In today’s Mind Readings, some thoughts about your marketing and the importance of consistency. When you’re inconsistent in your marketing cadence, what message does that send to your audience?
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What follows is an AI-generated transcript. The transcript may contain errors and is not a substitute for watching the video.
Christopher Penn 0:15
In today’s mind readings, a bit of a mess, scolding, almost, of dedication and consistency.
I got an email newsletter today from a company I’ve done business with in the past.
I hadn’t gotten an email newsletter from them in a while, it’s been a least a couple of months, if not more.
And you could tell that they just, you know, tossed it out there.
And there was a couple of news articles, you know, summarize and an opening greeting from some salesperson.
And then, of course, a big old sales pitch in the middle of it.
And it bugged me, it bugged me because when you are inconsistent in your marketing, and when you are undisciplined in your marketing, you’re saying, you’re implying a whole bunch of things that you probably don’t want to be implying remarketing.
Number one, your lack of consistency shows a lack of dedication, right, that shows a lack of discipline internally in your marketing team.
And as with all indicators, it’s one of those things that makes you question Well, if the company can’t even send out its newsletter on time, on a regular basis, if it’s just sort of an afterthought, why would I want to do business with them? Because maybe, maybe all their stuff is like that, maybe they’re just a crap show everywhere within their companies, right? So that’s one thing that that lack of consistency, and that lack of discipline, in their marketing, may be indicative of bigger problems, right? It’s like, going out on a first date with somebody and they just start stealing all the food off your plate, like is this gonna be a thing? This is an indicator of a lack of boundaries, that that could be concerning.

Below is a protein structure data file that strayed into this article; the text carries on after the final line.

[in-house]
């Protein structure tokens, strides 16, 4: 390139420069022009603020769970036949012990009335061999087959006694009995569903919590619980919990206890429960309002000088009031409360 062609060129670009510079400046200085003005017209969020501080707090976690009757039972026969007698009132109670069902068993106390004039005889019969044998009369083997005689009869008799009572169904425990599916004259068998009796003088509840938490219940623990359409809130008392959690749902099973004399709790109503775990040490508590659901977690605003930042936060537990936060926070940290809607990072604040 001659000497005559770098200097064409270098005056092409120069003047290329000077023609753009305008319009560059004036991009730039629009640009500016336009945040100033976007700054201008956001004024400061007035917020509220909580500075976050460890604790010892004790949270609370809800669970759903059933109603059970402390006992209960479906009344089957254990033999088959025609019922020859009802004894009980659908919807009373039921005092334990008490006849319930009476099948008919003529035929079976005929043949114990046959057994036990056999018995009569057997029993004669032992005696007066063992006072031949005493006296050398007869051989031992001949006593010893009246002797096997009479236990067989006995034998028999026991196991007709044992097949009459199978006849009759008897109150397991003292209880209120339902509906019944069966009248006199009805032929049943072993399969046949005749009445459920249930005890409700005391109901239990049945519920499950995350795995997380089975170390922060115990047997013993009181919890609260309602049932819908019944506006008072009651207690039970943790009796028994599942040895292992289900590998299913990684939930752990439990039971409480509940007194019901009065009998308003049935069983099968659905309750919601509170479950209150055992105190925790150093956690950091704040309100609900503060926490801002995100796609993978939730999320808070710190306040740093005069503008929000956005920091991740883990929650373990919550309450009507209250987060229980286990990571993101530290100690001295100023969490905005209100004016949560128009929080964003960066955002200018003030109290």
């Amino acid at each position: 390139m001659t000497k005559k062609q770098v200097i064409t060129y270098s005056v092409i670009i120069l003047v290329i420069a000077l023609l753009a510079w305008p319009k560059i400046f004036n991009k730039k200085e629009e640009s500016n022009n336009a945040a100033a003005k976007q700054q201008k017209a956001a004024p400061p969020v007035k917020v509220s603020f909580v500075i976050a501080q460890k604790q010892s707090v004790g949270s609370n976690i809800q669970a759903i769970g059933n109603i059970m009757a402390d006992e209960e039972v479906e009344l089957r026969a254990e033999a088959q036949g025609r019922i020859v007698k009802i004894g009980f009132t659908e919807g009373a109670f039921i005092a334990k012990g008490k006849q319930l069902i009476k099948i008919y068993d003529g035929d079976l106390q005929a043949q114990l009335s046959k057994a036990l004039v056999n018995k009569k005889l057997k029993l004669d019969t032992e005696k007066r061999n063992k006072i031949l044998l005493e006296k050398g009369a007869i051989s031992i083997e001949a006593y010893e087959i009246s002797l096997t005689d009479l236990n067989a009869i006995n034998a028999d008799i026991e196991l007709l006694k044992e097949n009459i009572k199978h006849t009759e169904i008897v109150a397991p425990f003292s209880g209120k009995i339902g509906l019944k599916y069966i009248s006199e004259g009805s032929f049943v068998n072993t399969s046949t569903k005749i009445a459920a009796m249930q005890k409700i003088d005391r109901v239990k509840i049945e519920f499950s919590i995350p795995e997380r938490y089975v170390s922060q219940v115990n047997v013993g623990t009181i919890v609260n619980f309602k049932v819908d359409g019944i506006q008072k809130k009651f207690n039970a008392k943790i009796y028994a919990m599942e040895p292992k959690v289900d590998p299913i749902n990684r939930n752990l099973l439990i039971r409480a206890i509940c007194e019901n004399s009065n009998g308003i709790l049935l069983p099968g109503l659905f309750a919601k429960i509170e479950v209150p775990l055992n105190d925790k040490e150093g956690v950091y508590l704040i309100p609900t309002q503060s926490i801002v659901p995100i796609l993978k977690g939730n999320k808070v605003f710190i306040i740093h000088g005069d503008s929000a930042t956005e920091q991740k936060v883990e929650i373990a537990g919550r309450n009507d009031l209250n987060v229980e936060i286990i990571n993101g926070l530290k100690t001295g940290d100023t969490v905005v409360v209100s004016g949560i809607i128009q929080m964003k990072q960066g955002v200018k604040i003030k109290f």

But the bigger thing that bugs me is that this email, both the lack of consistency on the content, and it shows a lack of respect to the audience shows a lack of giving value to the audience, the intent of this company, and the intent of the marketing team of this company is very, very clear.
They are like that one friend who only reaches out to you when they need something, right? Otherwise, you never hear from that friend.
And you like them again.
When you’re not consistent when you are giving.
And when you’re not delivering value with your marketing, you’re implicitly saying that your audience only matters to you when you need something from them, right? We all we got to hit our sales numbers for the quarter, send out some emails, right, or our numbers are down this month, send out some emails.
Instead of saying we need to provide value to the people who have consented, who have who have volunteered to get stuff from us.
We need to keep providing the value and a lot of it over time consistently, in a dedicated way, so that they understand we value them so that they understand we think highly of them that we respect them.